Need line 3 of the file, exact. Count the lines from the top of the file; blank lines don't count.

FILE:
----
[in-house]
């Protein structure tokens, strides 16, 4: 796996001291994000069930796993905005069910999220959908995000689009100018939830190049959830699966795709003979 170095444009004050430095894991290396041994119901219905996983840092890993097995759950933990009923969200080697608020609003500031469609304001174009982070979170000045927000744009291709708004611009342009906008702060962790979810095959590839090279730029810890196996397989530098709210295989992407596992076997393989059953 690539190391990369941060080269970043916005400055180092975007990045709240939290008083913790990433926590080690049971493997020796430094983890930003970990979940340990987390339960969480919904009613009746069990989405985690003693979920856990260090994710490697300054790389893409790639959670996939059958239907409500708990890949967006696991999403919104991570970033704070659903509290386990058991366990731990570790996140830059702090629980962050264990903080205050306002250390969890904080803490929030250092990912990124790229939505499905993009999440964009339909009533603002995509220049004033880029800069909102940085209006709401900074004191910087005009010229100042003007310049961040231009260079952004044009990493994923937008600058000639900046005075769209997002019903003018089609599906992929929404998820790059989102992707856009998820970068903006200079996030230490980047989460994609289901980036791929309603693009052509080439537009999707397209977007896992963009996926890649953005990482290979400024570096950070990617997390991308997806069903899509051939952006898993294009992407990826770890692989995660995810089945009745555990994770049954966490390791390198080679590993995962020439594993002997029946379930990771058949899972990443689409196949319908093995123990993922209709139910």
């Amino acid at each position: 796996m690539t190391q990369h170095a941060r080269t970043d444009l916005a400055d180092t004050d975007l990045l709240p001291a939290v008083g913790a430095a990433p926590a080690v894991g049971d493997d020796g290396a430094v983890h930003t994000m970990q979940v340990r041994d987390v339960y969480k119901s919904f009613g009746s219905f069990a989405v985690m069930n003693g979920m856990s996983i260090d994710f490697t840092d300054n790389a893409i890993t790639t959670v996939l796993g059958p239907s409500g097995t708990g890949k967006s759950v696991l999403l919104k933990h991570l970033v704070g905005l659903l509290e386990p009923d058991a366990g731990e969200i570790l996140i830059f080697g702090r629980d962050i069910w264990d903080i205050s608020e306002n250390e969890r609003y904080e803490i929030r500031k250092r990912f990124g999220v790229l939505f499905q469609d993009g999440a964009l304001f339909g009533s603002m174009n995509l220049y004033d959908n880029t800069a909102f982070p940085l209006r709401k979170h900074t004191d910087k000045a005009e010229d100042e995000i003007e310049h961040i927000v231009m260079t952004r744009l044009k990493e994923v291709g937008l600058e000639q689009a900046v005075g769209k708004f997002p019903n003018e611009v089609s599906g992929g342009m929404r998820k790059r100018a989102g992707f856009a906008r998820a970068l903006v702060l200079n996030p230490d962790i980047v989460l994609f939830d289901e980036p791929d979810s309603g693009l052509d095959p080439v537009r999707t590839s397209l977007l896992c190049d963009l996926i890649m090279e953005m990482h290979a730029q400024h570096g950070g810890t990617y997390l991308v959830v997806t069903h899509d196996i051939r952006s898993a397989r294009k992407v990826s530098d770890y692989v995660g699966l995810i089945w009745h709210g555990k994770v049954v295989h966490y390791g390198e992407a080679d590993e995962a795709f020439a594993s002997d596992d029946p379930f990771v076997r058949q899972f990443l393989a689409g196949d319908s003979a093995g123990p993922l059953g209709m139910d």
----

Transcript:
């Amino acid at each position: 796996m690539t190391q990369h170095a941060r080269t970043d444009l916005a400055d180092t004050d975007l990045l709240p001291a939290v008083g913790a430095a990433p926590a080690v894991g049971d493997d020796g290396a430094v983890h930003t994000m970990q979940v340990r041994d987390v339960y969480k119901s919904f009613g009746s219905f069990a989405v985690m069930n003693g979920m856990s996983i260090d994710f490697t840092d300054n790389a893409i890993t790639t959670v996939l796993g059958p239907s409500g097995t708990g890949k967006s759950v696991l999403l919104k933990h991570l970033v704070g905005l659903l509290e386990p009923d058991a366990g731990e969200i570790l996140i830059f080697g702090r629980d962050i069910w264990d903080i205050s608020e306002n250390e969890r609003y904080e803490i929030r500031k250092r990912f990124g999220v790229l939505f499905q469609d993009g999440a964009l304001f339909g009533s603002m174009n995509l220049y004033d959908n880029t800069a909102f982070p940085l209006r709401k979170h900074t004191d910087k000045a005009e010229d100042e995000i003007e310049h961040i927000v231009m260079t952004r744009l044009k990493e994923v291709g937008l600058e000639q689009a900046v005075g769209k708004f997002p019903n003018e611009v089609s599906g992929g342009m929404r998820k790059r100018a989102g992707f856009a906008r998820a970068l903006v702060l200079n996030p230490d962790i980047v989460l994609f939830d289901e980036p791929d979810s309603g693009l052509d095959p080439v537009r999707t590839s397209l977007l896992c190049d963009l996926i890649m090279e953005m990482h290979a730029q400024h570096g950070g810890t990617y997390l991308v959830v997806t069903h899509d196996i051939r952006s898993a397989r294009k992407v990826s530098d770890y692989v995660g699966l995810i089945w009745h709210g555990k994770v049954v295989h966490y390791g390198e992407a080679d590993e995962a795709f020439a594993s002997d596992d029946p379930f990771v076997r058949q899972f990443l393989a689409g196949d319908s003979a093995g123990p993922l059953g209709m139910d």